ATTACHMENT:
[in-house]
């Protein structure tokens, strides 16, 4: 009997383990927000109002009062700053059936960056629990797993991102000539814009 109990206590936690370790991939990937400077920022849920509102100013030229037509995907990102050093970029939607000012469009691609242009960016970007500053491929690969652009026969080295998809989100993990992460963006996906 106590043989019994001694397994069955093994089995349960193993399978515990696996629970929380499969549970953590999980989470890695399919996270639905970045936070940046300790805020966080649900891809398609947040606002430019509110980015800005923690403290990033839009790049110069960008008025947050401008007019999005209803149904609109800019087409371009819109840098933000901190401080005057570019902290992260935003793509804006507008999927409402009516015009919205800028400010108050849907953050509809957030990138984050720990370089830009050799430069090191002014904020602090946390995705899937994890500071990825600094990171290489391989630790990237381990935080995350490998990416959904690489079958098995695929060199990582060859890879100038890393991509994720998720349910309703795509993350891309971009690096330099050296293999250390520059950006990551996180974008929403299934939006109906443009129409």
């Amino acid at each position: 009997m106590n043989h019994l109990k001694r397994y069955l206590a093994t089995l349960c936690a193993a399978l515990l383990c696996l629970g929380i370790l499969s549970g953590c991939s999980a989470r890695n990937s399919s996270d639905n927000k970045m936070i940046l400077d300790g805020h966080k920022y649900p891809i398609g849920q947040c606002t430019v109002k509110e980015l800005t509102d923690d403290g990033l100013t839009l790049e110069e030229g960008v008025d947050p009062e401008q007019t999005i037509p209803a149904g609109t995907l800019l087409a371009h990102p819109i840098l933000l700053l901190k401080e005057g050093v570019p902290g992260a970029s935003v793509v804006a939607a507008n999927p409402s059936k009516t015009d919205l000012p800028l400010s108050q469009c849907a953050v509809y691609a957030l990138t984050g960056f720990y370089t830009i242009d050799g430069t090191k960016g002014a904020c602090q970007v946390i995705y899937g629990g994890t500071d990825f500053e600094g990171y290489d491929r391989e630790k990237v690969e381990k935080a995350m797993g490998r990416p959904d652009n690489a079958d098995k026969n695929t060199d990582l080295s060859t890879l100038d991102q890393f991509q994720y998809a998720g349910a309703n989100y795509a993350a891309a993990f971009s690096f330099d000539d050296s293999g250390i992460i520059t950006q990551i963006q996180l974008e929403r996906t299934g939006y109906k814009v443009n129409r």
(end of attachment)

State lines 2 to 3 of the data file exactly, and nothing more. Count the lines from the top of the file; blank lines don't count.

């Protein structure tokens, strides 16, 4: 009997383990927000109002009062700053059936960056629990797993991102000539814009 109990206590936690370790991939990937400077920022849920509102100013030229037509995907990102050093970029939607000012469009691609242009960016970007500053491929690969652009026969080295998809989100993990992460963006996906 106590043989019994001694397994069955093994089995349960193993399978515990696996629970929380499969549970953590999980989470890695399919996270639905970045936070940046300790805020966080649900891809398609947040606002430019509110980015800005923690403290990033839009790049110069960008008025947050401008007019999005209803149904609109800019087409371009819109840098933000901190401080005057570019902290992260935003793509804006507008999927409402009516015009919205800028400010108050849907953050509809957030990138984050720990370089830009050799430069090191002014904020602090946390995705899937994890500071990825600094990171290489391989630790990237381990935080995350490998990416959904690489079958098995695929060199990582060859890879100038890393991509994720998720349910309703795509993350891309971009690096330099050296293999250390520059950006990551996180974008929403299934939006109906443009129409």
């Amino acid at each position: 009997m106590n043989h019994l109990k001694r397994y069955l206590a093994t089995l349960c936690a193993a399978l515990l383990c696996l629970g929380i370790l499969s549970g953590c991939s999980a989470r890695n990937s399919s996270d639905n927000k970045m936070i940046l400077d300790g805020h966080k920022y649900p891809i398609g849920q947040c606002t430019v109002k509110e980015l800005t509102d923690d403290g990033l100013t839009l790049e110069e030229g960008v008025d947050p009062e401008q007019t999005i037509p209803a149904g609109t995907l800019l087409a371009h990102p819109i840098l933000l700053l901190k401080e005057g050093v570019p902290g992260a970029s935003v793509v804006a939607a507008n999927p409402s059936k009516t015009d919205l000012p800028l400010s108050q469009c849907a953050v509809y691609a957030l990138t984050g960056f720990y370089t830009i242009d050799g430069t090191k960016g002014a904020c602090q970007v946390i995705y899937g629990g994890t500071d990825f500053e600094g990171y290489d491929r391989e630790k990237v690969e381990k935080a995350m797993g490998r990416p959904d652009n690489a079958d098995k026969n695929t060199d990582l080295s060859t890879l100038d991102q890393f991509q994720y998809a998720g349910a309703n989100y795509a993350a891309a993990f971009s690096f330099d000539d050296s293999g250390i992460i520059t950006q990551i963006q996180l974008e929403r996906t299934g939006y109906k814009v443009n129409r």